There are some sites that provide charts for most family friendly airlines (jetBlue and Virgin America tend to do well in these comparisons. I guess that explains why we always fly jetBlue domestically!). I had not realized that kids-board-first as a policy had pretty much gone away. This article from 2011 at NYT reminded me of a horrifying incident that first sent me to SouthWest and then to jetBlue.
"Last February, US Airways placed Ms. Black and her two children, ages 5 and 2, in the center seats of three different rows in different parts of the plane for a five-hour flight to Tucson — an experience Ms. Black chronicled in a series on her blog, ChildWild. After a flight attendant insisted that the family take their assigned seats — which caused the children to cry, since they were separated from their mother and sitting between strangers — Ms. Black ultimately managed to commandeer seats for the three of them together, but only after the entire plane had boarded."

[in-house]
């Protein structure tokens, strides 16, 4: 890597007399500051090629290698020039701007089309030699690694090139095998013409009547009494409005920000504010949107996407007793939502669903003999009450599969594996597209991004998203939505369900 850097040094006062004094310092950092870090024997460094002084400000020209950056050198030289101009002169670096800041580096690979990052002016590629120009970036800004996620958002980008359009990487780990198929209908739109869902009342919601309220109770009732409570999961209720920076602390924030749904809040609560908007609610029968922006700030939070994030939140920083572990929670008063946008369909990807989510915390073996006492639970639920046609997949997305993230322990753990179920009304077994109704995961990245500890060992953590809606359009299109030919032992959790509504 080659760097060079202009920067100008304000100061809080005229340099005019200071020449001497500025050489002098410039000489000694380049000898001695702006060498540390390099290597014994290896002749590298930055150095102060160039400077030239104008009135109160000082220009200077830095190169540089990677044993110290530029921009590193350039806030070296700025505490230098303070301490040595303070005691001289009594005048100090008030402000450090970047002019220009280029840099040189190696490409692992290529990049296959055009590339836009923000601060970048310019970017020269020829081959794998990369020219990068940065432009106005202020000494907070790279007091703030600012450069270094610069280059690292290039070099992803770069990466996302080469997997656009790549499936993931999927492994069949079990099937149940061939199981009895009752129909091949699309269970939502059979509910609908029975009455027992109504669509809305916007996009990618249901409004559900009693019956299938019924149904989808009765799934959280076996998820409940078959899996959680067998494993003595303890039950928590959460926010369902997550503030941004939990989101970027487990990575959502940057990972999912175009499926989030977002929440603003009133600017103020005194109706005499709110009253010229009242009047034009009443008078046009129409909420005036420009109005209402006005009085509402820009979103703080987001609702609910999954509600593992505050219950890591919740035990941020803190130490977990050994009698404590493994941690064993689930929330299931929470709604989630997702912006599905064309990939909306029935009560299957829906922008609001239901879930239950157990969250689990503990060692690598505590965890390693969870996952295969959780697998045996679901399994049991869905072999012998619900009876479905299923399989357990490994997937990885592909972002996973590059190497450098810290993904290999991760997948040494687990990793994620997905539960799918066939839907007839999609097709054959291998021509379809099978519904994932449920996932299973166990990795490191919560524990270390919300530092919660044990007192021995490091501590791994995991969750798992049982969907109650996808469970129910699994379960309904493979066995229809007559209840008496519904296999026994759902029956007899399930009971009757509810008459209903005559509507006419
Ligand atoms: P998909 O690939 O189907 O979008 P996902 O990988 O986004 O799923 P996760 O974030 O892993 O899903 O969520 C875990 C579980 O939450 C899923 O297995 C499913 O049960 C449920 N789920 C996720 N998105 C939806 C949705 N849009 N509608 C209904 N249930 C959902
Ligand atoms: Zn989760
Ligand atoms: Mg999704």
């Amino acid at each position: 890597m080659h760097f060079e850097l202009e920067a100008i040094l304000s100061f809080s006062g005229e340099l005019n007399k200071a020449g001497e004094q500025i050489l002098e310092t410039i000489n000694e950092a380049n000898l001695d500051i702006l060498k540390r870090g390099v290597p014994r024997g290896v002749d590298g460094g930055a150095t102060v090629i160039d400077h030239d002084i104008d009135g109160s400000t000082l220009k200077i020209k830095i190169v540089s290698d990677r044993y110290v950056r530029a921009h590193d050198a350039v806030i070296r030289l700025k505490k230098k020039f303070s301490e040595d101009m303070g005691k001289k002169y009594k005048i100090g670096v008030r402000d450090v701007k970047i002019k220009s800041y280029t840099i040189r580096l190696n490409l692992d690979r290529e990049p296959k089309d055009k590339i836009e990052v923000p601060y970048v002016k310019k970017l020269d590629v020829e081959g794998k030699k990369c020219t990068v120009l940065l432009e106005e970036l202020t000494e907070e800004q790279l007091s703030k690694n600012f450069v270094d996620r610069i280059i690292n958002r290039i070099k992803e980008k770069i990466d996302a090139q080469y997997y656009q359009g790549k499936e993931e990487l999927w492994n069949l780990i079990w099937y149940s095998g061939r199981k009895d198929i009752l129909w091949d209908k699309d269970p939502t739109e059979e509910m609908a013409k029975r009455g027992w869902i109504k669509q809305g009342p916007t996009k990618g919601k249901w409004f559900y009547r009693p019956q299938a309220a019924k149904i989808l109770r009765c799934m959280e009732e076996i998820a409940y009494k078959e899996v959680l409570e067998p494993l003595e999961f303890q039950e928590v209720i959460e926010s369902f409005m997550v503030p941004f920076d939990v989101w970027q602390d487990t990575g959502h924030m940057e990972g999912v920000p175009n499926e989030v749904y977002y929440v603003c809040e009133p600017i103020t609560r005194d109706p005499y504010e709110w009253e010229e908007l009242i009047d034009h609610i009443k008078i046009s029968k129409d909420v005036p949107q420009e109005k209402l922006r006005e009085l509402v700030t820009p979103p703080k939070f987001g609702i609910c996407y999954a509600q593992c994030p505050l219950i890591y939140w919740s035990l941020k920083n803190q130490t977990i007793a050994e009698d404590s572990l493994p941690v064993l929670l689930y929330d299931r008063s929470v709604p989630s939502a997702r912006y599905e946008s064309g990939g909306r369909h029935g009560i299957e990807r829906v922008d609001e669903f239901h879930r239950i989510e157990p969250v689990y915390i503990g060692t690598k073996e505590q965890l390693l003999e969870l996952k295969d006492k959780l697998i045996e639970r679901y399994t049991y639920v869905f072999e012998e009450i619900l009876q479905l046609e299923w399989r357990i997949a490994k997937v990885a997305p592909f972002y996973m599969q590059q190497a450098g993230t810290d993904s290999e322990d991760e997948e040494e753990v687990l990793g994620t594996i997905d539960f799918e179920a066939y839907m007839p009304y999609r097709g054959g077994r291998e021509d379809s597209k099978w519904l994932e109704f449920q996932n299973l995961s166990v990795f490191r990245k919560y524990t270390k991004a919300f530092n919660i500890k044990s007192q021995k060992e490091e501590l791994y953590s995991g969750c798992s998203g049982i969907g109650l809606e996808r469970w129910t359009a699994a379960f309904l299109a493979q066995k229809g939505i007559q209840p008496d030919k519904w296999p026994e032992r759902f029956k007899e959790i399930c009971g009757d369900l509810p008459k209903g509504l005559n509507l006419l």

I only had one child, an infant in a carrier for whom I had _bought a seat_ when this happened to us. I forget which legacy carrier we had picked to fly east to show off T. to R.'s family (we were living in Seattle at the time, so this would have been 2005 or 2006), but even tho we had pre-picked a row, they changed aircraft, bounced all the seats and we all had center seats in different rows. So a _baby_ in a _carrier_ for whom we had bought a seat was located many rows away from either of us. Flight crew unsympathetic, but we eventually convinced some passengers to move around, probably because they didn't want to be responsible for the infant. I swore up and down I wouldn't fly that carrier or any other legacy carrier (once I realized they all had the same policies) again, and other than flying Delta overseas twice (in the post-fee era, and we always pay for upgrades to make sure this can't ever happen again), instead opting for Southwest to get gang boarding. I figured if we didn't enter a flight that had originated elsewhere, and I bought the ticket far enough in advance to guarantee an early boarding group, that would be safe. We liked Southwest, but started flying jetBlue despite the assigned seating, once I was clear that their policies on rearranging things wouldn't generate the same problem. We have had only one seating problem with them, and it was a ludicrously complex last minute weather related thing in February and they worked insanely hard to fix it so I'm not complaining.